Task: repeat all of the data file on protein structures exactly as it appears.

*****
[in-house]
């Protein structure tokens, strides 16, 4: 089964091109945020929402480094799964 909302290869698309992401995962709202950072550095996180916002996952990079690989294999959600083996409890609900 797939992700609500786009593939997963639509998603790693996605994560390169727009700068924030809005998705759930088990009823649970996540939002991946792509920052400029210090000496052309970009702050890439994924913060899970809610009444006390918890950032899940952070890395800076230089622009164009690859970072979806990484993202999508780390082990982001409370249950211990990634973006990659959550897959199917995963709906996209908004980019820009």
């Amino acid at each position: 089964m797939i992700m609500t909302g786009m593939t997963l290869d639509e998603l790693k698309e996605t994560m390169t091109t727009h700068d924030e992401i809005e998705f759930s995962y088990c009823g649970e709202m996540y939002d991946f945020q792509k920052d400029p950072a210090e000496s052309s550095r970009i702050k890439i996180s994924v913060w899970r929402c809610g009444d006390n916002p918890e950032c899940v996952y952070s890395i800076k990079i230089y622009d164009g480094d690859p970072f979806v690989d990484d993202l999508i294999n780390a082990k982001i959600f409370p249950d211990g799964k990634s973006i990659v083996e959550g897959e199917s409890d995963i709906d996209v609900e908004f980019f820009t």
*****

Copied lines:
[in-house]
């Protein structure tokens, strides 16, 4: 089964091109945020929402480094799964 909302290869698309992401995962709202950072550095996180916002996952990079690989294999959600083996409890609900 797939992700609500786009593939997963639509998603790693996605994560390169727009700068924030809005998705759930088990009823649970996540939002991946792509920052400029210090000496052309970009702050890439994924913060899970809610009444006390918890950032899940952070890395800076230089622009164009690859970072979806990484993202999508780390082990982001409370249950211990990634973006990659959550897959199917995963709906996209908004980019820009």
């Amino acid at each position: 089964m797939i992700m609500t909302g786009m593939t997963l290869d639509e998603l790693k698309e996605t994560m390169t091109t727009h700068d924030e992401i809005e998705f759930s995962y088990c009823g649970e709202m996540y939002d991946f945020q792509k920052d400029p950072a210090e000496s052309s550095r970009i702050k890439i996180s994924v913060w899970r929402c809610g009444d006390n916002p918890e950032c899940v996952y952070s890395i800076k990079i230089y622009d164009g480094d690859p970072f979806v690989d990484d993202l999508i294999n780390a082990k982001i959600f409370p249950d211990g799964k990634s973006i990659v083996e959550g897959e199917s409890d995963i709906d996209v609900e908004f980019f820009t």